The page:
Dom Pérignon’s vintage-only champagne has earned unquestionable prestige and iconic status for its ability to evolve while “resting on the lees”—this lets the champagne develop better textures and flavours, so the next batch of the same vintage is even more intense. These privileged points in time have been dubbed “plenitudes”, and in the case of its P2 2000—the second plenitude of its vintage 2000—can take as long as 16 years to show.
It is certainly a deeper, more complex articulation of the vintage 2000, which was released in 2008. From what I can recall, this more matured showing is achieved without any loss of freshness and the ripe fruit flavours the vintage first displayed. The champagne’s signature creamy mouthfeel is also more pronounced, as are the aromatics.
(Related: Dom Pérignon P2 Party)
That said, some of a great champagne’s finer moments are often the result of clever pairings—that could refer to the company, but more often than not, it is food. Imagine my excitement when a recent opportunity to savour its P2 2000 at Beijing’s Chao Hotel was presented as part of a collaboration with culinary genius Alain Ducasse, and hosted by Dom Pérignon’s chef de cave, the affable Richard Geoffroy.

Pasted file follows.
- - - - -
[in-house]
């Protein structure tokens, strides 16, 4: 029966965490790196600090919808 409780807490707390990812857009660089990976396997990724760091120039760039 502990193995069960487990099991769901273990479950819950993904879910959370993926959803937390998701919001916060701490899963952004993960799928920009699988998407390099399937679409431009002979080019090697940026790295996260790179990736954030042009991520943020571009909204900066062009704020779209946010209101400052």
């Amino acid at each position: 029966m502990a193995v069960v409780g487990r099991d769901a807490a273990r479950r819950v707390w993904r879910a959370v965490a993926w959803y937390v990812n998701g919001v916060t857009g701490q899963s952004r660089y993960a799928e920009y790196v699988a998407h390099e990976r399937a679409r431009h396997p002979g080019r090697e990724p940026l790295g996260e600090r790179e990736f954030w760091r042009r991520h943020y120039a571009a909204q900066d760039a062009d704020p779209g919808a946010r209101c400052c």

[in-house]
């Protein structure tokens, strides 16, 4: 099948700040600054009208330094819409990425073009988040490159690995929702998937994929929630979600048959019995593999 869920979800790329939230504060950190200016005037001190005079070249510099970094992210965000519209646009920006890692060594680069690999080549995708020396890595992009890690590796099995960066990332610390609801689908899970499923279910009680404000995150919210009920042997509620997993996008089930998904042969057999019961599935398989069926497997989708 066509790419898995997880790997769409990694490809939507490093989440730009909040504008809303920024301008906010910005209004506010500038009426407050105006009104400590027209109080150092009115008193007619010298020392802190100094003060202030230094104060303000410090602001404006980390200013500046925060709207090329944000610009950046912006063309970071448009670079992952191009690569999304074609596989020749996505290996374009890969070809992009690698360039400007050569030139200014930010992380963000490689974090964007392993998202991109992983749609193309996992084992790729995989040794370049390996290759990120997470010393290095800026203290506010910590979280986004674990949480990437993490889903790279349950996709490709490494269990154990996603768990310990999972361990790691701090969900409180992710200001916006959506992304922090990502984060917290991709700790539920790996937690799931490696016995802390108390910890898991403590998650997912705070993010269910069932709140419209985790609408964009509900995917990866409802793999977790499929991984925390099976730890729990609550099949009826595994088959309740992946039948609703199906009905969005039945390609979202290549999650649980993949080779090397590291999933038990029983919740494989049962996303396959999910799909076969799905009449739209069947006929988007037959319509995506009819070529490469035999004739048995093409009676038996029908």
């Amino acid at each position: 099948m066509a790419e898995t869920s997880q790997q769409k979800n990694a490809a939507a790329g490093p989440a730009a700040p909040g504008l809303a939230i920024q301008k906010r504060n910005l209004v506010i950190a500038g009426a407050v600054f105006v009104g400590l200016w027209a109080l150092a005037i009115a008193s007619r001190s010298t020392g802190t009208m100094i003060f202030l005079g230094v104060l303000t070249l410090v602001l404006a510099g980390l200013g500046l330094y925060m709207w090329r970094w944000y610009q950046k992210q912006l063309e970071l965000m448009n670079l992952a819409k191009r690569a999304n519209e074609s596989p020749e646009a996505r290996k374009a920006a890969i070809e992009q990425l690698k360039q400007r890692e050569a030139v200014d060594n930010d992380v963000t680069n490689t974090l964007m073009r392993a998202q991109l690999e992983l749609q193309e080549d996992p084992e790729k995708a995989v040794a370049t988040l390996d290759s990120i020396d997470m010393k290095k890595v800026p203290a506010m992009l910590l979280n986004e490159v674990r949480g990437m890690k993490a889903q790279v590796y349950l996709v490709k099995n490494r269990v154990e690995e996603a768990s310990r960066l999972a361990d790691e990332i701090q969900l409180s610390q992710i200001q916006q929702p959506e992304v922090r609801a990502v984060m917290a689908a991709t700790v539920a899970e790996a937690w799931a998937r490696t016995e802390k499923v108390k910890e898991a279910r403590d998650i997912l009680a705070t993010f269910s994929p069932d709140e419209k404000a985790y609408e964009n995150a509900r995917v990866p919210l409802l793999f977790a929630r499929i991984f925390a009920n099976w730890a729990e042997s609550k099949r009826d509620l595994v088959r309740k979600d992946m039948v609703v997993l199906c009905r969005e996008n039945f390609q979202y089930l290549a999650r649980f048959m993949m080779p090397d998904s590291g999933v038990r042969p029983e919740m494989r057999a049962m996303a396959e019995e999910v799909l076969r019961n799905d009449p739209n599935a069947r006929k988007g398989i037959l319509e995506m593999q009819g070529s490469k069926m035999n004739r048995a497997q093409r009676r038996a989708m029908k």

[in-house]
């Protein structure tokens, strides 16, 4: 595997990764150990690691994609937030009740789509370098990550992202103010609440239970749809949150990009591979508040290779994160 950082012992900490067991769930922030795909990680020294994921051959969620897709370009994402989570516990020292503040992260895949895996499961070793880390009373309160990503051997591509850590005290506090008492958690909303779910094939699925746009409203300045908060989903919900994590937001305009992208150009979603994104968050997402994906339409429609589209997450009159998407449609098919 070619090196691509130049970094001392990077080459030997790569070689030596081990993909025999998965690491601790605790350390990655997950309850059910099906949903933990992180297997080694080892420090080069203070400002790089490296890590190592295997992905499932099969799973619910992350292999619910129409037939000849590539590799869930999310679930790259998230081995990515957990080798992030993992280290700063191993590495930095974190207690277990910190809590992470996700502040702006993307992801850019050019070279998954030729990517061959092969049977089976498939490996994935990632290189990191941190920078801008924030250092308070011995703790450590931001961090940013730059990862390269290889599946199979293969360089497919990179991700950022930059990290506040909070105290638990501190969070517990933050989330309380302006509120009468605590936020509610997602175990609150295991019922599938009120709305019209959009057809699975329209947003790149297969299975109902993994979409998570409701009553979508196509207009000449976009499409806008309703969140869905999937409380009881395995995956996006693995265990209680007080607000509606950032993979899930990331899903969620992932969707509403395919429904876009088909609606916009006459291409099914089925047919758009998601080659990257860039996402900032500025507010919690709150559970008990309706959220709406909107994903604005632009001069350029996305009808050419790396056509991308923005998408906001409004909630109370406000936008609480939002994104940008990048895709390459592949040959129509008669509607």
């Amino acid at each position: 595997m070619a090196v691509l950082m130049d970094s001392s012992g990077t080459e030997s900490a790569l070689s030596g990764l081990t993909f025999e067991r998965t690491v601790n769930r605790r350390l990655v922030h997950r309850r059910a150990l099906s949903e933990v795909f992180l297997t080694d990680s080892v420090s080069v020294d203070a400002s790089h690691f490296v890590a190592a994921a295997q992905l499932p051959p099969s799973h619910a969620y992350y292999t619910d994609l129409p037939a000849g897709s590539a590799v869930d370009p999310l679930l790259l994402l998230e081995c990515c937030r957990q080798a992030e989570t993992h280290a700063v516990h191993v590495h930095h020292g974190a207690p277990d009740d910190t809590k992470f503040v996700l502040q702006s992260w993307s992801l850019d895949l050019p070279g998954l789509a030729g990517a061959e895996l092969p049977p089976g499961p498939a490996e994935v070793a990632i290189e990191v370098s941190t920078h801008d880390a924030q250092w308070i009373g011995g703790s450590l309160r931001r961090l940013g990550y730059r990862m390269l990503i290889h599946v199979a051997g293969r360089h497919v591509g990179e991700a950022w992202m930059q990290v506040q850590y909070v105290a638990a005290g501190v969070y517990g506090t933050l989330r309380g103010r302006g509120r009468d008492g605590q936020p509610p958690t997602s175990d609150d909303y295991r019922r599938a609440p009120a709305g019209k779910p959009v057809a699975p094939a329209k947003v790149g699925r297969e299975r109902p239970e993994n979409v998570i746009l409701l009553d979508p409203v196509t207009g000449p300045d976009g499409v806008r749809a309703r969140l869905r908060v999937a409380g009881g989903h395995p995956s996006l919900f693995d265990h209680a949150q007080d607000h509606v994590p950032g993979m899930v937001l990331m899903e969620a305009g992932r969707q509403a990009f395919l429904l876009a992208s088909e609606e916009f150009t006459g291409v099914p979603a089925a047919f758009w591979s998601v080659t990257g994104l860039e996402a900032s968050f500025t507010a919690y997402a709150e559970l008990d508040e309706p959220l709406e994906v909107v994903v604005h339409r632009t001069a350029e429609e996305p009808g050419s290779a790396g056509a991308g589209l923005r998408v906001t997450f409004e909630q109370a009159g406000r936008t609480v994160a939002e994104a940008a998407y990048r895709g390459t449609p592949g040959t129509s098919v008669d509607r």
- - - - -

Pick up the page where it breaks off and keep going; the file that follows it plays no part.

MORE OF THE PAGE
The experience began with a “private” first taste of the P2 2000 at the hotel’s Art Center, where each guest was allotted a pedestal on which stood a bottle of the wine and a glass. The lights were dimmed, the ambient music poignant but not morose, and for the first five minutes, the moment was intimate.
In contrast, the dinner on the third floor at the Glasshouse that followed proffered a more playful homage to seasonal and local produce, flaunting a more collective appeal. “It’s always a different experience,” says Ducasse, explaining how proper sourcing and respect for the wine’s unique qualities are key.
“The P2 2000 is the second expression of the vintage. It represents a privileged moment, when the wine reaches its peak intensity, energy and vibrancy—intensity and precision make the wine so penetrating,” says Geoffroy.
Ducasse adds, “We remain faithful to our ethos, but at the same time, faithful to what Richard has put into this champagne—its elegance and harmony.” Geoffroy affirms: “Working with local ingredients is also a constraint. And I like this.”